“The younger age demographic represents the largest portion of the population, causing gradual changes in cultural and traditional norms,” the Riyadh-based bank said.
But as demand soars, it is clear that supply is failing to keep up.
“Total housing stock in the Saudi housing market is expected to expand by two point two million units during the next eight years, with annual demand rising from 186,000 units in 2011 to 265,000 units by 2020.”
However, the Saudi construction industry has only managed to build around 121,000 units each year over the past decade, leaving a significant shortfall.
Home ownership in Saudi Arabia stands at 25 per cent, compared to 74 per cent in Brazil and 84 per cent in Mexico – its comparable G20 peers. Even Egypt has higher home ownership rate of a little more than 40 per cent.
Henri Chaoul, chief investment strategist at Alkhabeer Capital says the approval of the mortgage law may not be sufficient to produce dramatic changes
in the housing sector, but will require broader set of regulations.
“Development of the secondary mortgage market, clear foreclosure regulations, adequate protection to both the creditor and the lender and provision of affordable housing to the middle and low income group by the government are some of the key issues that need to be addressed adequately by the authorities to ensure the successful development of the mortgage market in the country.”
While mortgage lending is picking up, it has not seen the surge that was being expected after the mortgage laws were approved last year.
“Affordability remains an issue for the middle- and lower-income segments, particularly as the new mortgage legislation is understood to cap bank lending to individuals at 70 per cent loan- to-value,” wrote James Reeve and Andrew Gilmour, Samba Banking Group’s deputy chief economists in a note to clients.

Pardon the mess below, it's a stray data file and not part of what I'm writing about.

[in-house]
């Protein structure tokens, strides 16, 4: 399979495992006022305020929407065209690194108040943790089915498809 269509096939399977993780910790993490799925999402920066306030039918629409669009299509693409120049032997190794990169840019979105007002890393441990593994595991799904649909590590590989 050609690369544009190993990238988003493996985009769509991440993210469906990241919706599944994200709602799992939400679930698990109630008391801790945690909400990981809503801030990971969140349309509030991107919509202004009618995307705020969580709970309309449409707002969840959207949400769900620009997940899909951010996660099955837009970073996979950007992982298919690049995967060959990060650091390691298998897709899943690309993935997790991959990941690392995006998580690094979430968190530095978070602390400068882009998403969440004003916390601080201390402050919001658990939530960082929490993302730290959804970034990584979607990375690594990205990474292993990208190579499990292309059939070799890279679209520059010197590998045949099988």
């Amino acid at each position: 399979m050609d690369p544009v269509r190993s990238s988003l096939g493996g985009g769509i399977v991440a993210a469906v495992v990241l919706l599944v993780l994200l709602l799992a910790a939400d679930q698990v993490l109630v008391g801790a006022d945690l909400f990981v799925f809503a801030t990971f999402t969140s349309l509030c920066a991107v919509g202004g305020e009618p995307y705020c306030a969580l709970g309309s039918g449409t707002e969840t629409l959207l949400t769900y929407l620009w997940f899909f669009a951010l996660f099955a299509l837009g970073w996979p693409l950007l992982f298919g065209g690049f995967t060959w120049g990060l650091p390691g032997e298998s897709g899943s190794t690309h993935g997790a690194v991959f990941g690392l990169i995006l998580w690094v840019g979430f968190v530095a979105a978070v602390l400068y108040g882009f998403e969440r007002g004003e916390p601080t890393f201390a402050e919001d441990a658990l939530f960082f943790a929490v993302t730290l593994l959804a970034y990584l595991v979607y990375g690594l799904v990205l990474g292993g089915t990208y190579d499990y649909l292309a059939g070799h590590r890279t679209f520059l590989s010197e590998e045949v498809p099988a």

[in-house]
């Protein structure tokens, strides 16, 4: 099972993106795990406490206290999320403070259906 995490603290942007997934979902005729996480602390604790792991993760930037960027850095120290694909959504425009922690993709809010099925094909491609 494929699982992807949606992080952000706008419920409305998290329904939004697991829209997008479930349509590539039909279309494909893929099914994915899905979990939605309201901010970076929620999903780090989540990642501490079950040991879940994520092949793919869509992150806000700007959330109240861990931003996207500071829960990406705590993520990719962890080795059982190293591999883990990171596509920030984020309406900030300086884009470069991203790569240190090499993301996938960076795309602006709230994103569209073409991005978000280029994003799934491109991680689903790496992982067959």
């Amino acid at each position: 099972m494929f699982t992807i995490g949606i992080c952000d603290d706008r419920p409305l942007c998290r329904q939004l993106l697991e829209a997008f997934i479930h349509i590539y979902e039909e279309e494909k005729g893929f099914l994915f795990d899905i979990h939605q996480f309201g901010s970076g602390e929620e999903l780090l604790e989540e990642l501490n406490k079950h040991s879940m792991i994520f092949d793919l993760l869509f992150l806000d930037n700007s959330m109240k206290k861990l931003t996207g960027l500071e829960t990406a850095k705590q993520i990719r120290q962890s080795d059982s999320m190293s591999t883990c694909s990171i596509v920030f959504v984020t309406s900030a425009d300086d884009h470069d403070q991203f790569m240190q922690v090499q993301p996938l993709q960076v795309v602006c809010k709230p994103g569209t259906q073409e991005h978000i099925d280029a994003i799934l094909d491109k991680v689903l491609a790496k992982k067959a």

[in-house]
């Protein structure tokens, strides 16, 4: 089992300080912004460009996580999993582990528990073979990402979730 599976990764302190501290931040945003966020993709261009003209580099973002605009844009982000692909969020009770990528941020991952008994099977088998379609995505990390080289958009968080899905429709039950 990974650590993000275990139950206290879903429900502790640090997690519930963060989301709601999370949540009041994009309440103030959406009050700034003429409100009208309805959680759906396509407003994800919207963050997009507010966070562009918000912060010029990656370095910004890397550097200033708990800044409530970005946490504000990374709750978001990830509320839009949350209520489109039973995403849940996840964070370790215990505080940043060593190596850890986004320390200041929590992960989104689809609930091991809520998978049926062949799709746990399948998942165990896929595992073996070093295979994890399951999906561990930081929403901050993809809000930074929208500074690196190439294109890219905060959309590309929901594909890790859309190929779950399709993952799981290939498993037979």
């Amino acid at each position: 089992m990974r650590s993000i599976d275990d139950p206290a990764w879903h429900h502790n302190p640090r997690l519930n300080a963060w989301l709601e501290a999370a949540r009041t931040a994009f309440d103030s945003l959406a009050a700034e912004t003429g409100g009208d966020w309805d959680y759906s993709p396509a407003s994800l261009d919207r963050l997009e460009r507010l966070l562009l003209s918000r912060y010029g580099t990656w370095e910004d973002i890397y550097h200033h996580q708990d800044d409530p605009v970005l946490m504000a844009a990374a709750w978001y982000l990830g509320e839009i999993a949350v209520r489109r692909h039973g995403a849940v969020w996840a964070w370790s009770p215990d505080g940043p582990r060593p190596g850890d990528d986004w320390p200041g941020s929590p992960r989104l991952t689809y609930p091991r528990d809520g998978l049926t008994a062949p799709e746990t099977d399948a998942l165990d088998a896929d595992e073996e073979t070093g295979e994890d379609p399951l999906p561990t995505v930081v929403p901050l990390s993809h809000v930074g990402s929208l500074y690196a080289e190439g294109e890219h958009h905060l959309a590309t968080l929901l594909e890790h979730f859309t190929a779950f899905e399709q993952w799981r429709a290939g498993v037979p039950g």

“However, given the current lack of standardisation of valuation techniques, a cautious approach is understandable.”
While nobody doubts the authorities concern to balance the real estate market, there are genuine physical limitations.
First is the issue of supply.
The Housing Ministry is struggling to meet its mandate of delivering 500,000 units as it needs to consider vital land management issues such as civil construction, roads infrastructure, utilities’ availability and access, before it can sign off an individual projects with private developers and construction companies.
“One key issue is the scarcity of buildable land. Private developers have long complained that the thinly traded and expensive land market is a major constraint: currently land constitutes about half the cost of building a house, compared to 25 per cent in Japan, for example, which is a much more densely populated country than Saudi Arabia,” said the Samba economists.
The Ministry is reportedly looking to resolve the issue by enforcing a “use- it-or-lose-it” principal to ensure that development takes place. The government is also trying to free up land from other state-owned agencies and ministries to create space in urban areas.
Another key issue is material and labour shortages. Housing is not the only sector which is putting pressure on resources.
A number of industries including transportation, manufacturing, petrochemicals, extraction and tourism are also making demand on the finite resources available in the country. There is a worry that huge demand will inflate labour and material prices, further exacerbating the affordability issue.
Alkhabeer Capital’s calculations shows Saudis would be better off buying properties rather than renting (See Table: Housing Affordability Matrix), so there is a compelling case for the citizens to set up their own home.
“Apart from the monthly savings, the house buyer also gets to own a tangible asset, along with the possibility of capital appreciation,” Alkhabeer’s Chaoul said.
“The ratio of monthly outgoing Estimated Monthly Installments (EMIs) to household income comes to around 29 per cent to 37 per cent of the household income, which is in line with global benchmarks.”
NCB Capital says it does not expect the mortgage market to remarkably grow in the next few years even though the real estate financing laws have been passed.
“Government and private institutional spending in the housing sector will have a major role in shaping the housing market over the next decade. The government’s easing of restrictions on obtaining loans from the REDF and the proliferation of the mortgage market will allow for more investment in the housing sector.”
Clearly, the housing sector is poised for significant growth, providing multiple opportunities for financial institutions, developers and construction companies.
But questions remain as to whether the build-out will benifit the average Saudi.